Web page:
How do you feel about ageing? I mean, to be getting old, a pensioner, a senior citizen?
Through interviews with about 50 people aged 50-90 (most, but not all, with women, including a few followers of Henpicked) we have a new and fresh view of ageing which is largely positive. In our book A New Age of Ageing, published by Policy Press, we explore the plus side of advancing years.
It seems that what people value about being older is the freedom from constraints; the opportunity to really be themselves and not to worry about what others think of them.
Not all of our interviewees are in the best of health, but they relish new learning opportunities and having time to have fun, exploring existing and new interests and spending more time with family and friends.
These older people are doing wonderful things – fostering youngsters, taking part in a triathlon and working hard to support their families and their communities through voluntary and political work. There is a zest for bringing about change for the better for society.
It’s time to challenge stereotypes
This view of ageing counteracts the ageist, beige stereotypes that are still prevalent when referring to older people.
My grandson, aged eight, who has two very active grandmothers (one, not me, regularly cycles 50 miles +) still mimes a bent old crone with a walking stick when he refers to grannies in general. It seems that older women mysteriously disappear from our TV screens, older men less so, and advertising aimed at the older market concentrates on stair-lifts and medical products, ignoring the fact that most luxury cars are bought by people over 50.
The subtitle of our book is How society needs to change. The stereotypical view of older people is patently out of date. As the average life expectancy has steadily gone up, people are staying healthy longer and, as a result, more active. The generation that grew up with the Beatles is less likely than previous older generations to retire gracefully into the background.
However there seems to be a lag in noticing these changes. Worse still, it often seems that a blame culture is emerging, pinning the housing shortage, problems with the NHS and other social ills on the so called baby boomers rather than on short-sighted government policy. This, along with the continued acceptance of old-fashioned stereotypes, leads to an attitude of ‘them and us’ and reinforces a resentful and negative attitude to older people.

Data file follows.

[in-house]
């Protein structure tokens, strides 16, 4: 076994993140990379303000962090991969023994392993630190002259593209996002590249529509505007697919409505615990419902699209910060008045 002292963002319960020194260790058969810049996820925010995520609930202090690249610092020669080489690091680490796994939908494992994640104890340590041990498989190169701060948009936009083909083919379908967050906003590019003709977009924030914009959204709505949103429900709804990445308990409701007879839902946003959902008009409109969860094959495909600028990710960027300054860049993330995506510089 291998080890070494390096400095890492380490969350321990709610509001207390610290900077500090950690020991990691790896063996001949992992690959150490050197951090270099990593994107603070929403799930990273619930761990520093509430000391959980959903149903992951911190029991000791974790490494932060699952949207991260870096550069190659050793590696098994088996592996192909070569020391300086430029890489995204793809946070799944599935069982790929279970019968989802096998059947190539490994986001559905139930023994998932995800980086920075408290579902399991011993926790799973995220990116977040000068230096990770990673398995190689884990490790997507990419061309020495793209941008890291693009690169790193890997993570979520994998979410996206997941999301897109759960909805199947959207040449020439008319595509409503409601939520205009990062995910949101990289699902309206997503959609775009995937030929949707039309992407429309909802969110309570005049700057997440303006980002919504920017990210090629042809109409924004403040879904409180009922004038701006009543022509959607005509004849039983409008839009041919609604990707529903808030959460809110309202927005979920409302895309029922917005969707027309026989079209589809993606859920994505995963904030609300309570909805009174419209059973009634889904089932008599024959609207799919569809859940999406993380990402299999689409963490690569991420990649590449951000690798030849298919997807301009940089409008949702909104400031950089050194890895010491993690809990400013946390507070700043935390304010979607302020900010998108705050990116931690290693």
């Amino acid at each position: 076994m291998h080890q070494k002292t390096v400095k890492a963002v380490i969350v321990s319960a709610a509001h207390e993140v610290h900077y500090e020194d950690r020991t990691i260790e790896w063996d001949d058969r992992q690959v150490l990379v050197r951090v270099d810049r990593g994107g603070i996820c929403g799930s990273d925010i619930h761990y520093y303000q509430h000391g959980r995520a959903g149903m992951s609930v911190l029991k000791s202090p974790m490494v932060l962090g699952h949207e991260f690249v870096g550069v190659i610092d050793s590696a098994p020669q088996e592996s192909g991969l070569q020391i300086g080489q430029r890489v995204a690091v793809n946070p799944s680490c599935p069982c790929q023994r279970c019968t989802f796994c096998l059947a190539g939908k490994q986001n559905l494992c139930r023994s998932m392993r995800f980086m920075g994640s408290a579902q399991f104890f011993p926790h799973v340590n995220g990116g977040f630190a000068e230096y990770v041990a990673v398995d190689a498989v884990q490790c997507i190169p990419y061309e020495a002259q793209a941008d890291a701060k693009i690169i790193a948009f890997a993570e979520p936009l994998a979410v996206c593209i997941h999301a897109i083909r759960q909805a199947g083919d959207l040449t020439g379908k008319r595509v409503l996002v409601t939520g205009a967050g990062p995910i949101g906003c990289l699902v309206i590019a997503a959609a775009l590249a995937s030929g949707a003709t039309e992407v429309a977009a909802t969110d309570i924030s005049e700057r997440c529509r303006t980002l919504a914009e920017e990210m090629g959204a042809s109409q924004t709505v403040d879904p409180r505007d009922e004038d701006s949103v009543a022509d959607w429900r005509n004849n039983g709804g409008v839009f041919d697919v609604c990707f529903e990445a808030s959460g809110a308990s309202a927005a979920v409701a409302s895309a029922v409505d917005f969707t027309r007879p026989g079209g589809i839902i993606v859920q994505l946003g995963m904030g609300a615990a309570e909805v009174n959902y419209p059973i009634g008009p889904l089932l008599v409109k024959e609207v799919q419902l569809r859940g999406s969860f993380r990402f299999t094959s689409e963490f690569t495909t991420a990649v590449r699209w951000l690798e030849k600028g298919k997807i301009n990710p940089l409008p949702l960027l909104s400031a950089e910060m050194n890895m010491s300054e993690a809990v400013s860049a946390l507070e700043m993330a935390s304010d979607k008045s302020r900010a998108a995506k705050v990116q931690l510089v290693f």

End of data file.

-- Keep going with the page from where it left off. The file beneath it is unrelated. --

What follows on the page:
How could society change?
Our ageing population is a success story. If we are lucky we will all become old. We have to face the fact that, thanks to medical and economic advances, older people are a growing section of society, not just in this country but throughout the world.
The ageing of the population is going to continue for the foreseeable future. Systems set in place now, that take the full implications of an ageing society into account, will benefit not only those who are older now but also younger people who will be old in the future.
Changes to society such as integrating health and social care, adopting more flexible working practices and ensuring that there are no older people living in poverty are ways of investing in the future for us all.
The views of our interviewees show just how outdated the stereotypes are that are often applied to older people. We challenge the mind-set of ‘them and us’ that side-lines older people, or regards them as a problem. We believe that a society that values older people will be a better society for us all and we hope that our book helps to open up new ways of looking at ageing today.